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Danielle Julius

Danielle Julius

2019 Intern

A love of our natural world and a commitment to a sustainable lifestyle are crucial for Danielle Julius. Being raised by parents who are educators in the field of Natural Sciences, she has always surrounded herself with peers who have a similar interest.

Her curiosity in the marine environment was sparked during family trips to the beach. On the back of these memories, she pursued a career in Oceanography.

She is currently a WWF intern with I&J at the V&A Waterfront where she works with many processes involving commercial fishing.

We asked Danielle to tell us more about her passion:

What motivated your career choice?
The experiences I had as a child growing up in Cape Town were phenomenal. My parents used to take my siblings and me to the beach where we examined the small animals in rock pools and shells on the beach. I love the ocean and I prefer working in this area.
I completed my diploma in Marine Science at the Cape Peninsula University of Technology in 2017 and then followed with a Bachelor of Technology degree in Oceanography in 2018.
What do you hope to gain from the internship?
I look forward to improving my knowledge on how the commercial fishing industry works. I am interested to learn how this industry impacts marine life and how they work towards sustainable resource management.
When we see the final, packaged goods in our stores, we often don’t think about the process they have undergone before making it to the shelves. It is interesting to see this process first-hand. I would also like to understand how the fishing sector complies with our various environmental laws and how companies plan to improve their strategies and contribute towards marine conservation.

What excites you the most about the internship?
I am excited to work in the field I have studied and to put what I have learned at university into practice. At I&J, I work as a Marine Science Intern and my duties involve some data analysis, improving I&J's environmental management plan, as well as doing some work on plastics and environmental education. 

What do you think is the biggest environmental issue the world is facing right now?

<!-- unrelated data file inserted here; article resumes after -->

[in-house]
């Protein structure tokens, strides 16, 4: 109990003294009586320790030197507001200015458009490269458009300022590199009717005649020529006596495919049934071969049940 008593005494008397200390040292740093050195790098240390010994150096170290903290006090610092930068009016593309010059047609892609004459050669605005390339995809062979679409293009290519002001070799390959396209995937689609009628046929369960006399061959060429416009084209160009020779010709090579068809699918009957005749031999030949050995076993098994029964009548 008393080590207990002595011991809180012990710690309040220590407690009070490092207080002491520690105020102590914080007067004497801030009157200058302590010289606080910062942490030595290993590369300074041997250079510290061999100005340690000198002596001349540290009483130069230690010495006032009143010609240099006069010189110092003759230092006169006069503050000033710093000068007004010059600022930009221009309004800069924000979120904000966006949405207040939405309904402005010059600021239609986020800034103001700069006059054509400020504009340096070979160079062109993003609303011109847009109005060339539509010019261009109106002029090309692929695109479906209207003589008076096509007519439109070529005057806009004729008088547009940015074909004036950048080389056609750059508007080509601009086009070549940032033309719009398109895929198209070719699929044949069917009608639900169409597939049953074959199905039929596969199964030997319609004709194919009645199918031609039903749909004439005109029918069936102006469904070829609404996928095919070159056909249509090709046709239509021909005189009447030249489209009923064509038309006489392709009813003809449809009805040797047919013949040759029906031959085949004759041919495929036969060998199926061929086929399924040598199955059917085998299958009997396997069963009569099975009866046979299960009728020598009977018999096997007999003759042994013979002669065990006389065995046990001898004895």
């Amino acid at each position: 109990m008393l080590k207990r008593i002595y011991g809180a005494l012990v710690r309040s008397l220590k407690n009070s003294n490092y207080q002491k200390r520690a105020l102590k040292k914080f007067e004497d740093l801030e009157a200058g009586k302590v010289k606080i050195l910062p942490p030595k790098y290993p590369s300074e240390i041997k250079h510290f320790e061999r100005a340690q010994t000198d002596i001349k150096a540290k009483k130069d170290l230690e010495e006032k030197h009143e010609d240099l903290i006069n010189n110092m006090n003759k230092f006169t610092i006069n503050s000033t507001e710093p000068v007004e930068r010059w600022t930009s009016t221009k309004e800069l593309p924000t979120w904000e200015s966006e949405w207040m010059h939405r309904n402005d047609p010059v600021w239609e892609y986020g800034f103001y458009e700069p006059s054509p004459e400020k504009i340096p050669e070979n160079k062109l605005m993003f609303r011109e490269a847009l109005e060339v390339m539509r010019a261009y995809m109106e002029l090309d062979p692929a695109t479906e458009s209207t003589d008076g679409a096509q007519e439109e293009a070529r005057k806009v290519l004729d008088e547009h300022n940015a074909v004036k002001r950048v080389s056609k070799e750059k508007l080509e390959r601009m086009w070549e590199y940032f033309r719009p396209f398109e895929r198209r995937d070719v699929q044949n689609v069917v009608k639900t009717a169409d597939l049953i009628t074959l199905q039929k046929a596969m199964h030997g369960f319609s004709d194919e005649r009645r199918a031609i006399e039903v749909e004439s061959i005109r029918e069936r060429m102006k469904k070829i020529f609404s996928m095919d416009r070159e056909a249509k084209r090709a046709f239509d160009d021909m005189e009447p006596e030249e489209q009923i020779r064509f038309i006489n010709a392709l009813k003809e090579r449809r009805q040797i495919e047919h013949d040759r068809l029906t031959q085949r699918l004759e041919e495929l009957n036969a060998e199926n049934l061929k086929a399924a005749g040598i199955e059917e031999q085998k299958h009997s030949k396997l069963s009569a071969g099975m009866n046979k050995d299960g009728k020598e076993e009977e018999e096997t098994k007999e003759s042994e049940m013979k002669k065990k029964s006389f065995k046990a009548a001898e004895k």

The saying, “we know more about space than we do about the ocean” is true. Marine pollution, specifically plastic pollution, is the biggest problem we are facing. Many people do not understand how important healthy oceans are to our survival, and how detrimental litter is to marine life.

What contribution do you wish to make to the well-being of people and nature?
I keep learning more about the environment and its importance every day, and I wish to share this knowledge with others. I hope to take this knowledge into schools and volunteer for initiatives that share this vision.

If you had a chance to change one thing in the world, what would it be?
I would change the way people think about the environment. Many people do not know the importance of a healthy natural environment and how it affects us. We all benefit from nature and if everyone realises the role it plays in our lives, we would all take better care of it.

Who do you admire the most and why?
I admire my parents the most. They have always encouraged me to do what I love and have supported my career choices.

My parents have worked extremely hard and sacrificed a lot to get me through university. Both of them did not have an easy life growing up, but they worked hard and persevered despite all odds and still managed to give me and my siblings the life they could only dream of when they were children.

What role do you think your generation could play in creating a better world for all?
Our generation could educate and encourage one another to take care of the environment. The more awareness we raise, whether it be in schools or on social media platforms, the more people might understand and take action. Looking after the environment is our responsibility.

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